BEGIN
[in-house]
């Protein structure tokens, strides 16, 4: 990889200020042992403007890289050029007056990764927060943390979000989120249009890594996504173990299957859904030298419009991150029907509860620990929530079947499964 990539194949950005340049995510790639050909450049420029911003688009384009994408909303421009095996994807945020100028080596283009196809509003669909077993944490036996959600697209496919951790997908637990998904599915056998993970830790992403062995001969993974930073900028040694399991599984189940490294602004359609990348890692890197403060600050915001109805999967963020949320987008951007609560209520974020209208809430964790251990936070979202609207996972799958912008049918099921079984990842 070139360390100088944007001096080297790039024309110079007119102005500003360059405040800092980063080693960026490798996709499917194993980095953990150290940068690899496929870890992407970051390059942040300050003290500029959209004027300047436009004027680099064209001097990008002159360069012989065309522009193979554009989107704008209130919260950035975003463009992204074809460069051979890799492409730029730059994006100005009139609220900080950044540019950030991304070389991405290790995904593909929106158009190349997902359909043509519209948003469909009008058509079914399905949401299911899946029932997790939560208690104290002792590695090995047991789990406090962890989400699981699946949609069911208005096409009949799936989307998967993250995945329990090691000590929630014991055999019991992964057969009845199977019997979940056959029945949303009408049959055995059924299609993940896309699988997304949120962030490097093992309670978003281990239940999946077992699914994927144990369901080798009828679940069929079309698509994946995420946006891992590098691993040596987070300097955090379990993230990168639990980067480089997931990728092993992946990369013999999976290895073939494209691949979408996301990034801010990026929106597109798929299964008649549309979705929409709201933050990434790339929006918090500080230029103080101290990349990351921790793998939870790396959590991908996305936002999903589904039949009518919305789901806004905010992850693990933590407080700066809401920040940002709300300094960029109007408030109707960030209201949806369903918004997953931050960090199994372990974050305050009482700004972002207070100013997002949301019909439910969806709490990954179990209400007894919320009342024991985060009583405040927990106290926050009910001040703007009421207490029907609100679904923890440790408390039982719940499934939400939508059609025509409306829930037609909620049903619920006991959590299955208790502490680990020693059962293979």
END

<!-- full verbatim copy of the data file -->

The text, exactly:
[in-house]
């Protein structure tokens, strides 16, 4: 990889200020042992403007890289050029007056990764927060943390979000989120249009890594996504173990299957859904030298419009991150029907509860620990929530079947499964 990539194949950005340049995510790639050909450049420029911003688009384009994408909303421009095996994807945020100028080596283009196809509003669909077993944490036996959600697209496919951790997908637990998904599915056998993970830790992403062995001969993974930073900028040694399991599984189940490294602004359609990348890692890197403060600050915001109805999967963020949320987008951007609560209520974020209208809430964790251990936070979202609207996972799958912008049918099921079984990842 070139360390100088944007001096080297790039024309110079007119102005500003360059405040800092980063080693960026490798996709499917194993980095953990150290940068690899496929870890992407970051390059942040300050003290500029959209004027300047436009004027680099064209001097990008002159360069012989065309522009193979554009989107704008209130919260950035975003463009992204074809460069051979890799492409730029730059994006100005009139609220900080950044540019950030991304070389991405290790995904593909929106158009190349997902359909043509519209948003469909009008058509079914399905949401299911899946029932997790939560208690104290002792590695090995047991789990406090962890989400699981699946949609069911208005096409009949799936989307998967993250995945329990090691000590929630014991055999019991992964057969009845199977019997979940056959029945949303009408049959055995059924299609993940896309699988997304949120962030490097093992309670978003281990239940999946077992699914994927144990369901080798009828679940069929079309698509994946995420946006891992590098691993040596987070300097955090379990993230990168639990980067480089997931990728092993992946990369013999999976290895073939494209691949979408996301990034801010990026929106597109798929299964008649549309979705929409709201933050990434790339929006918090500080230029103080101290990349990351921790793998939870790396959590991908996305936002999903589904039949009518919305789901806004905010992850693990933590407080700066809401920040940002709300300094960029109007408030109707960030209201949806369903918004997953931050960090199994372990974050305050009482700004972002207070100013997002949301019909439910969806709490990954179990209400007894919320009342024991985060009583405040927990106290926050009910001040703007009421207490029907609100679904923890440790408390039982719940499934939400939508059609025509409306829930037609909620049903619920006991959590299955208790502490680990020693059962293979």